The revision to the Americans with Disabilities Act was signed into law on July 26, 2010, published in the Federal Register on September 15, 2010, and went into effect on March 15, 2011. All newly designed, constructed and altered recreation facilities covered by ADA are required to comply.  Full compliance with the regulations was originally slated for March 15, 2012.  In January, 2012, the Department of Justice released a Technical Assistance Bulletin in an attempt to clarify several areas of confusion regarding swimming pool accessibility, specifically, the use of swimming pool lifts.

The law regulates (1) accessibility routes, (2) types of facilities & required means of entry into the water, and (3) types of accessible means of entry into the water.  To help clarify each of three topics, let’s discus each in detail.


1.   Accessible Routes

Accessible routes are continuous, unobstructed paths connecting all accessible elements and spaces of a building or facility.  Accessible route requirements in ADAAG address width (minimum of 36 inches), passing space, head room, surface, slope (maximum of 1:12 or 8.33%), changes in level, doors, egress, and areas of rescue assistance, unless modified by specific provisions outlines in this guide.

 An accessible route is required to provide access to the swimming areas and all of the supporting amenities.  An accessible route is not required to serve raised diving boards, platforms, or waterslides.  But there must be an accessible route to the pool used with these features.

2.   Types of Facilities & Required Means of Entry into the Water

Swimming Pools

A swimming pool with over 300 linear feet of pool wall must have a minimum of two accessible means of entry.  Pool walls at diving areas and in areas where swimmers cannot enter because of landscaping or adjacent structures are still counted as part of the pool’s total linear feet.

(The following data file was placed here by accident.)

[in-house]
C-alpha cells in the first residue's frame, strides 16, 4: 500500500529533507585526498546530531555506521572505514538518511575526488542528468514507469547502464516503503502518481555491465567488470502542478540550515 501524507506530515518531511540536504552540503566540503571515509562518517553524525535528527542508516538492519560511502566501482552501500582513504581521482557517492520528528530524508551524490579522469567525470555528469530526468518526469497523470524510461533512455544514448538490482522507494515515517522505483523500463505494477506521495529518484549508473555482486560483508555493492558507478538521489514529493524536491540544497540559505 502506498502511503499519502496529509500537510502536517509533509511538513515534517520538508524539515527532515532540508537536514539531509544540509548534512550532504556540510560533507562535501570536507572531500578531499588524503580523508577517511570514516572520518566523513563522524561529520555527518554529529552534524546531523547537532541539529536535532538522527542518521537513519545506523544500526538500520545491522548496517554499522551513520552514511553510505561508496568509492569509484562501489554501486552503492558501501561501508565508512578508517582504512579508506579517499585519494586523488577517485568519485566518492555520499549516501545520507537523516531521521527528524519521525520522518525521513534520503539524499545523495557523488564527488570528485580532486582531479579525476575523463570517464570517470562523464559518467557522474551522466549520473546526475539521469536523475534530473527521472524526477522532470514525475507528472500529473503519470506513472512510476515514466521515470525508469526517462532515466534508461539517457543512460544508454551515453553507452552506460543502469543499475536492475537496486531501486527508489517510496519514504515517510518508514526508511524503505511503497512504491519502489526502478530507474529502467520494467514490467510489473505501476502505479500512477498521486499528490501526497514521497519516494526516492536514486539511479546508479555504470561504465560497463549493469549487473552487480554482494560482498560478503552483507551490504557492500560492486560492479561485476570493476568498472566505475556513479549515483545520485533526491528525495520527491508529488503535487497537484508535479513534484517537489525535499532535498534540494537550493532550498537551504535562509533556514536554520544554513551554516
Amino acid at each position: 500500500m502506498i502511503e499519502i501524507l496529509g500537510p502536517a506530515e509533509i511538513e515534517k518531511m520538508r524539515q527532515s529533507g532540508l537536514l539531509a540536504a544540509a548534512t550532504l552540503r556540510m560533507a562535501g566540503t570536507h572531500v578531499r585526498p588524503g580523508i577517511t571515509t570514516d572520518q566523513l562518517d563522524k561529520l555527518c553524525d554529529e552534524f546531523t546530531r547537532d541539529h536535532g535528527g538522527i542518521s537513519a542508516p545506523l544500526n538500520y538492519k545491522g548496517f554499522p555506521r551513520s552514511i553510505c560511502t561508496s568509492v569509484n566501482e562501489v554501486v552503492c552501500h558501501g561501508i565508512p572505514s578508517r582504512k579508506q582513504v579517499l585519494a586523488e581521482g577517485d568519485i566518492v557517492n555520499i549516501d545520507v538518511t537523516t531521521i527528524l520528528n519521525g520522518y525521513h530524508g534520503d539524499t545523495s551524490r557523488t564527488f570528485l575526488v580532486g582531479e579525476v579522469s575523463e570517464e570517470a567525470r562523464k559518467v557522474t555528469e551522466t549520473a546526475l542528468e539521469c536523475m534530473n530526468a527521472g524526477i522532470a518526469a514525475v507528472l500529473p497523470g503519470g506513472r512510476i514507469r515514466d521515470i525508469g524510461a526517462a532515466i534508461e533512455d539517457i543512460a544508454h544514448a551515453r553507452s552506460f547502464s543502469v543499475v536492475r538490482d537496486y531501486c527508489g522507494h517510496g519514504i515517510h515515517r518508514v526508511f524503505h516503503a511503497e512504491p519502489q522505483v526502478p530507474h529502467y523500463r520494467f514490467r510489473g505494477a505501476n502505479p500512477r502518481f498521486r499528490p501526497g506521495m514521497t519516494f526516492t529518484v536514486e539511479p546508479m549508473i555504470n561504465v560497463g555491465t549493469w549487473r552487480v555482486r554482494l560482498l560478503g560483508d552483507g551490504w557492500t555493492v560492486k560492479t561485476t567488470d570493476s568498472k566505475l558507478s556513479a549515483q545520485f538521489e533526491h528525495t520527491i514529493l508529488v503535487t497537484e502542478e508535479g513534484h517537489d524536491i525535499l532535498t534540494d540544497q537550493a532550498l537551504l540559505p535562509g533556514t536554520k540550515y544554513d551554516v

The primary means of entry must be either a sloped entry into the water or a pool lift that is capable of being independently operated by a person with a disability.  The secondary means of entry could be a pool lift, sloped entry, transfer wall, transfer system, or pool stairs.  It is recommended that where two means of entry are provided, they be different types and be situated on different pool walls.

Pools with less than 300 linear feet of pool wall are only required to provide one accessible means of entry, which must be either a pool lift or sloped entry.

Aquatic Recreation Facilities 

Wave action pools, leisure rivers, sand bottom pools, and other pools where access to the water is limited to one area and where everyone gets in and out of the same place, must provide at least one accessible means of entry, no matter how many linear feet of pool wall is provided.  The accessible means of entry can be either a pool lift, sloped entry, or transfer system.

Catch Pools

A catch pool is a body of water where waterslide flumes drop users into the water.  An accessible means of entry or exit is not required into the catch pool.  However, an accessible route must connect to the edge of the catch pool.

Wading Pools

A wading pool is a pool designed for shallow depth and is used for wading.  Each wading pool must provide at least one sloped entry into the deepest part.  Other forms of entry may be provided as long as a sloped entry is provided.  The sloped entries for wading pools are not required to have handrails.

Existing wading pools constructed prior to the enactment of the ADA law that do not already have a sloped entry do not have to provide access as if is often not “readily achievable” and cost prohibitive to most of these pools.


Spas must provide at least one accessible means of entry, which can be a pool lift, transfer wall, or transfer system.  If spas are provided in a cluster, 5% of the total – or at least one spa – must be accessible.  If there is more than one cluster, one spa, or 5% per cluster must be accessible.